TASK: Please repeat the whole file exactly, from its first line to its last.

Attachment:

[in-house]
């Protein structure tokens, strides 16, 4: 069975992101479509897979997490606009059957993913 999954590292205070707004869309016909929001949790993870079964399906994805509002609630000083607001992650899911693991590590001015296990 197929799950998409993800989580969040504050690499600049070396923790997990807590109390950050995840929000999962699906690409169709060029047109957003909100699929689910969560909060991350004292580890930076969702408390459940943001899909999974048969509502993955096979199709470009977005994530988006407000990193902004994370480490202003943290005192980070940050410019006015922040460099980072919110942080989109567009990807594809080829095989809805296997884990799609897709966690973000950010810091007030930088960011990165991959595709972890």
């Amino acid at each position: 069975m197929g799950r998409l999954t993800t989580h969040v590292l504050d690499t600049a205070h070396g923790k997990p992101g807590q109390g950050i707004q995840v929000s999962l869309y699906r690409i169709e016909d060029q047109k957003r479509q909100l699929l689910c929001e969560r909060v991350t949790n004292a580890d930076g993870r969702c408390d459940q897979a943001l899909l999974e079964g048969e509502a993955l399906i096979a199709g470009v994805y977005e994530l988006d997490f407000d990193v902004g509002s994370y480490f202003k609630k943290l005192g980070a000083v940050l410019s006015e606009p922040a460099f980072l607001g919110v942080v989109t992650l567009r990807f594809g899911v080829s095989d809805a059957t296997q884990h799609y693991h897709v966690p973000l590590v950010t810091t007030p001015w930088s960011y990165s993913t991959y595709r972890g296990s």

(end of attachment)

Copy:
[in-house]
């Protein structure tokens, strides 16, 4: 069975992101479509897979997490606009059957993913 999954590292205070707004869309016909929001949790993870079964399906994805509002609630000083607001992650899911693991590590001015296990 197929799950998409993800989580969040504050690499600049070396923790997990807590109390950050995840929000999962699906690409169709060029047109957003909100699929689910969560909060991350004292580890930076969702408390459940943001899909999974048969509502993955096979199709470009977005994530988006407000990193902004994370480490202003943290005192980070940050410019006015922040460099980072919110942080989109567009990807594809080829095989809805296997884990799609897709966690973000950010810091007030930088960011990165991959595709972890």
């Amino acid at each position: 069975m197929g799950r998409l999954t993800t989580h969040v590292l504050d690499t600049a205070h070396g923790k997990p992101g807590q109390g950050i707004q995840v929000s999962l869309y699906r690409i169709e016909d060029q047109k957003r479509q909100l699929l689910c929001e969560r909060v991350t949790n004292a580890d930076g993870r969702c408390d459940q897979a943001l899909l999974e079964g048969e509502a993955l399906i096979a199709g470009v994805y977005e994530l988006d997490f407000d990193v902004g509002s994370y480490f202003k609630k943290l005192g980070a000083v940050l410019s006015e606009p922040a460099f980072l607001g919110v942080v989109t992650l567009r990807f594809g899911v080829s095989d809805a059957t296997q884990h799609y693991h897709v966690p973000l590590v950010t810091t007030p001015w930088s960011y990165s993913t991959y595709r972890g296990s």